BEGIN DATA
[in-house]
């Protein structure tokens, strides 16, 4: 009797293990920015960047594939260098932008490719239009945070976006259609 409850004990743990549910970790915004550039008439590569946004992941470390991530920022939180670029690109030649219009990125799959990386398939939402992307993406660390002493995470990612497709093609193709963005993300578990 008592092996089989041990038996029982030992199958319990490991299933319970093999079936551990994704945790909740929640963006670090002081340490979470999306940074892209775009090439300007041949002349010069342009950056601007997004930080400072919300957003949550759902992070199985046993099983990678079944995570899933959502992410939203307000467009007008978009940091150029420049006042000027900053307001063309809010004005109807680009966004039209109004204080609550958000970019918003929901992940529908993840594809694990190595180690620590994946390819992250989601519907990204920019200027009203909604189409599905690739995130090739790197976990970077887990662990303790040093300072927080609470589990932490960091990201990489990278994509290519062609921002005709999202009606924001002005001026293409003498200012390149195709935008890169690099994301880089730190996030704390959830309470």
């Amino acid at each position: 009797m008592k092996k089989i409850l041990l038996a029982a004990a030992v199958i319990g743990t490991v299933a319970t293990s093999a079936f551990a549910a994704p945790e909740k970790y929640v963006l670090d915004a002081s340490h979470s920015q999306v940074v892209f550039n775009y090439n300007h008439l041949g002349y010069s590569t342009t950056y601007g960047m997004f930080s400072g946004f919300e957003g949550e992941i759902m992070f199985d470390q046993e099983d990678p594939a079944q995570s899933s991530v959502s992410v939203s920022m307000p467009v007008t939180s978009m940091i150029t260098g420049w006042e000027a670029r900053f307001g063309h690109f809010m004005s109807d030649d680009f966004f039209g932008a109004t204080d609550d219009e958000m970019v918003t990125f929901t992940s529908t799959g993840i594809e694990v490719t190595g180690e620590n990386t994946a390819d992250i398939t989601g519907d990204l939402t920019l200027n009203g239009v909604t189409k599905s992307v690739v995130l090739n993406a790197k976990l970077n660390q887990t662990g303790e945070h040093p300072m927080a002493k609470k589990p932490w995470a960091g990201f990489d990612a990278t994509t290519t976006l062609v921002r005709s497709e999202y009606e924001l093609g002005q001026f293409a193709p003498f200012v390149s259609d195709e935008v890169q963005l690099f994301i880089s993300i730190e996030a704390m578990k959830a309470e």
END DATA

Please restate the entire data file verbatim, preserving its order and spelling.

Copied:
[in-house]
């Protein structure tokens, strides 16, 4: 009797293990920015960047594939260098932008490719239009945070976006259609 409850004990743990549910970790915004550039008439590569946004992941470390991530920022939180670029690109030649219009990125799959990386398939939402992307993406660390002493995470990612497709093609193709963005993300578990 008592092996089989041990038996029982030992199958319990490991299933319970093999079936551990994704945790909740929640963006670090002081340490979470999306940074892209775009090439300007041949002349010069342009950056601007997004930080400072919300957003949550759902992070199985046993099983990678079944995570899933959502992410939203307000467009007008978009940091150029420049006042000027900053307001063309809010004005109807680009966004039209109004204080609550958000970019918003929901992940529908993840594809694990190595180690620590994946390819992250989601519907990204920019200027009203909604189409599905690739995130090739790197976990970077887990662990303790040093300072927080609470589990932490960091990201990489990278994509290519062609921002005709999202009606924001002005001026293409003498200012390149195709935008890169690099994301880089730190996030704390959830309470």
């Amino acid at each position: 009797m008592k092996k089989i409850l041990l038996a029982a004990a030992v199958i319990g743990t490991v299933a319970t293990s093999a079936f551990a549910a994704p945790e909740k970790y929640v963006l670090d915004a002081s340490h979470s920015q999306v940074v892209f550039n775009y090439n300007h008439l041949g002349y010069s590569t342009t950056y601007g960047m997004f930080s400072g946004f919300e957003g949550e992941i759902m992070f199985d470390q046993e099983d990678p594939a079944q995570s899933s991530v959502s992410v939203s920022m307000p467009v007008t939180s978009m940091i150029t260098g420049w006042e000027a670029r900053f307001g063309h690109f809010m004005s109807d030649d680009f966004f039209g932008a109004t204080d609550d219009e958000m970019v918003t990125f929901t992940s529908t799959g993840i594809e694990v490719t190595g180690e620590n990386t994946a390819d992250i398939t989601g519907d990204l939402t920019l200027n009203g239009v909604t189409k599905s992307v690739v995130l090739n993406a790197k976990l970077n660390q887990t662990g303790e945070h040093p300072m927080a002493k609470k589990p932490w995470a960091g990201f990489d990612a990278t994509t290519t976006l062609v921002r005709s497709e999202y009606e924001l093609g002005q001026f293409a193709p003498f200012v390149s259609d195709e935008v890169q963005l690099f994301i880089s993300i730190e996030a704390m578990k959830a309470e």